3 easy ways to stop a panic attack, fast

Unless you’ve experienced one yourself, it’s hard to understand the terrifying sensation of a panic attack. Psychologist Dr. Danielle Forshee describes it as “an abrupt surge of intense fear or discomfort that reaches a peak within minutes.” You might also notice heart palpitations, an increased heart rate, sweating, trembling, chest pain, nausea, dizziness, numbness or tingling in your arms or legs, and feeling like you are detached from yourself or reality. (We told you it was scary.) And although most episodes subside within 20 minutes, there are a few things you can do to ease the process (for yourself or someone else experiencing it). Here, three techniques that can help during a panic attack.

1. Try diaphragmatic breathing. “A panic attack throws you into physiological distress because your brain believes you are in need of protection (aka in fight or flight mode),” Dr. Forshee tells us. “So one of the most effective strategies is to engage in diaphragmatic breathing.” That’s because when you’re experiencing a panic attack, your body tenses up and you tend to hyperventilate, taking short, quick breaths from your chest. “This type of breathing sends a signal to your brain that you are in distress, perpetuating the physiological escalation and by proxy, the panic attack.” Breathing through your diaphragm, on the other hand, sends a signal to your brain that you are safe and relaxed, which calms your physiology down and lets your body know that it no longer needs to be in hyper drive. Learn how to breathe from the diaphragm here.

2. Reframe your thoughts. “When someone is experiencing a panic attack, their mind is telling them that they are afraid of something,” says Dr. Forshee. “Rather than allowing your thoughts to perpetuate down that negative spiral, it’s important to tell yourself the opposite.” In other words, it’s all about restructuring your thoughts. So, instead of telling yourself that the bad thing will happen, try asking yourself, “what if that bad thing doesn’t happen?” (Easier said than done, we know.) It’s also helpful to remind yourself that all panic attacks end and that you just have to ride this one out.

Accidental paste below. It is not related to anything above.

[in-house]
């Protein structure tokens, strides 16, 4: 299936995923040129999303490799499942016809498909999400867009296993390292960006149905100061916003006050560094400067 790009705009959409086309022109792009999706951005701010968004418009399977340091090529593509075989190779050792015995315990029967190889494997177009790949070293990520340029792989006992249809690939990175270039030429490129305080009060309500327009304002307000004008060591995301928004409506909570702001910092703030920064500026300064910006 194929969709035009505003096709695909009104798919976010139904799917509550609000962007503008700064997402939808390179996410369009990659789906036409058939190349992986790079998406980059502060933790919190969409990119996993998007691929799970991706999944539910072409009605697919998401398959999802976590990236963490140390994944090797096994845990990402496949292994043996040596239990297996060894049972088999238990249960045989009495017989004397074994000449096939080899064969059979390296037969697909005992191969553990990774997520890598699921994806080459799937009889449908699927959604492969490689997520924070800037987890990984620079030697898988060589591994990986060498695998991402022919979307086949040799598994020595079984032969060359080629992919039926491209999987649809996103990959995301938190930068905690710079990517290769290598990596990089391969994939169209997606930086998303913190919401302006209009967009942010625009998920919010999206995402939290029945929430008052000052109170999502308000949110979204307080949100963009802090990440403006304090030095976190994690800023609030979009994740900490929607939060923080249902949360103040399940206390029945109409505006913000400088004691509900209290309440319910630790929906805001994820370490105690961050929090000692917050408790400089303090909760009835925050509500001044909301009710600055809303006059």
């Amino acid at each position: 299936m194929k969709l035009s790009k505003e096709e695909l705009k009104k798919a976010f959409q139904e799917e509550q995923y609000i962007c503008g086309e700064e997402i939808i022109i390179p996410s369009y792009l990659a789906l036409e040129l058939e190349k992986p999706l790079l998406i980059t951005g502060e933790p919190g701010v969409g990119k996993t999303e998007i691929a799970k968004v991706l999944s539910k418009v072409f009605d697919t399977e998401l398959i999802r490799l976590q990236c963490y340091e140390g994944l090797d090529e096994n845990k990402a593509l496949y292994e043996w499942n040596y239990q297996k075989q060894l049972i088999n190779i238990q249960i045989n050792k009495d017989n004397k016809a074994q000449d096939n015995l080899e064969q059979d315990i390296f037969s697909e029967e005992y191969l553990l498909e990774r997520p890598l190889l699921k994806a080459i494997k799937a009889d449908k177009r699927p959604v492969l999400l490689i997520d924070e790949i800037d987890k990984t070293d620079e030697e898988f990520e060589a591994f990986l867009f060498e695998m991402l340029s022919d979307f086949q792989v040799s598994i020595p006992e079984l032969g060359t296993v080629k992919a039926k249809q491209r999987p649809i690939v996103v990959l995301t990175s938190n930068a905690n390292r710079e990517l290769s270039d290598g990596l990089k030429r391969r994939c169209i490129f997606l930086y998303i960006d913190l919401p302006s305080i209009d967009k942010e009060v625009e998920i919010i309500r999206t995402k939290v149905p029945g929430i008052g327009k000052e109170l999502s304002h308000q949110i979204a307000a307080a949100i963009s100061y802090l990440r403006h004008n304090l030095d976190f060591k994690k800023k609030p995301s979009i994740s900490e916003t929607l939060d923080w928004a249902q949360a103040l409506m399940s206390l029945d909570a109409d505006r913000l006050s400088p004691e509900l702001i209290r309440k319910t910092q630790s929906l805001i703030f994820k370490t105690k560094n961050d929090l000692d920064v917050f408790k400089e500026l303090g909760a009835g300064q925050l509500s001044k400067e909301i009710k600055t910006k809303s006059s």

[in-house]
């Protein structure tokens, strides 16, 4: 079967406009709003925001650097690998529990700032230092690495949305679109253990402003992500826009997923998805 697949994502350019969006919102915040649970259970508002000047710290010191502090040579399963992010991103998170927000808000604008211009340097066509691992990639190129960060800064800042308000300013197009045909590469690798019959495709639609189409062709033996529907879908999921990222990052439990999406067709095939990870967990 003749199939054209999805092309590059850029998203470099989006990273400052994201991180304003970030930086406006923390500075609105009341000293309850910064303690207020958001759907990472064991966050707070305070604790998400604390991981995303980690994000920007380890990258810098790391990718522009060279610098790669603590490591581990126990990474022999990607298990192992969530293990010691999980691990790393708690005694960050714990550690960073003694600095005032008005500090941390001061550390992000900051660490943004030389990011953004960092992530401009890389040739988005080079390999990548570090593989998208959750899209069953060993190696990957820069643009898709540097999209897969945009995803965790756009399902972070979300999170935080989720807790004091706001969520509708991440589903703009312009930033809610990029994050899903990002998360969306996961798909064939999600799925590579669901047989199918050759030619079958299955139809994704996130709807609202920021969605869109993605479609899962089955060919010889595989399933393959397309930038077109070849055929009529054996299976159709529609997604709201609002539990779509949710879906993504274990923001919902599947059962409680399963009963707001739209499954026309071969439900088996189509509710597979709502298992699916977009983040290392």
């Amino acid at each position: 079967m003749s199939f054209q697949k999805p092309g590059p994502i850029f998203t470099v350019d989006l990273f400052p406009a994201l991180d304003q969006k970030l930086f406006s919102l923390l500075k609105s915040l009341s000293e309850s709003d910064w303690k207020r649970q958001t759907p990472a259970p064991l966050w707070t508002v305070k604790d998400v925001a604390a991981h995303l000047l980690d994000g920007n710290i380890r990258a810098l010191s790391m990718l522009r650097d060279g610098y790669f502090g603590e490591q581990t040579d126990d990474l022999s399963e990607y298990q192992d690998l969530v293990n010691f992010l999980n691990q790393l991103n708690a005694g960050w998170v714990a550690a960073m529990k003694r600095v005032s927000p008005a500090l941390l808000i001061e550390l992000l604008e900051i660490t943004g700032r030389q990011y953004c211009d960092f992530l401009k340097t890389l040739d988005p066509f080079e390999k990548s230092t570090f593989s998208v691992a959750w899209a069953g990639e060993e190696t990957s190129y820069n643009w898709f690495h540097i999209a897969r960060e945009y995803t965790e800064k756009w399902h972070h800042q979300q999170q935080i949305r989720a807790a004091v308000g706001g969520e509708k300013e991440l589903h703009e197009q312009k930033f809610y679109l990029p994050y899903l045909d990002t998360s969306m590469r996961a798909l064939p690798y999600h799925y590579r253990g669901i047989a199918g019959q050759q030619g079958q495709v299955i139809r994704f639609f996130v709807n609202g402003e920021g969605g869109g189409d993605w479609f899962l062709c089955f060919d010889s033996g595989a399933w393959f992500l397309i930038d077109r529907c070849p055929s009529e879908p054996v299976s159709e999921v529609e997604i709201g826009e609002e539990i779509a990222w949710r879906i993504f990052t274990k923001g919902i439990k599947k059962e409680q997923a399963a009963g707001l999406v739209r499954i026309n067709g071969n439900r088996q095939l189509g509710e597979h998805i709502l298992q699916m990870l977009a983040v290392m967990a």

3. Be wary of avoidant behavior. “Individuals suffering from panic attacks tend to try to avoid places, people, things or activities that they have associated with having panic attacks,” Dr. Forshee says. For example, if you experienced an episode in a restaurant, you might avoid dining out completely in the future. Or after having a panic attack while driving, you might start taking the bus everywhere. “Avoidant behavior is the exact opposite of what your brain requires to begin gaining confidence and competence in your abilities should you experience a panic attack,” she explains. Why? Because avoidance will perpetuate and worsen fears associated with experiencing an attack. Instead, try to slowly face the situations that you are afraid of until they no longer have such a hold on you. (Top tip: Ask your best friend to come with you the first couple of times—you’ll be so busy eating cheese fries, panic attacks will be the last thing on your mind.)

What you should know if you think you have anxiety:

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Underlying illnesses that can seem like anxiety
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Underlying illnesses that can seem like anxiety
Cardiac Issues

Angina

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Source: Psychiatric Times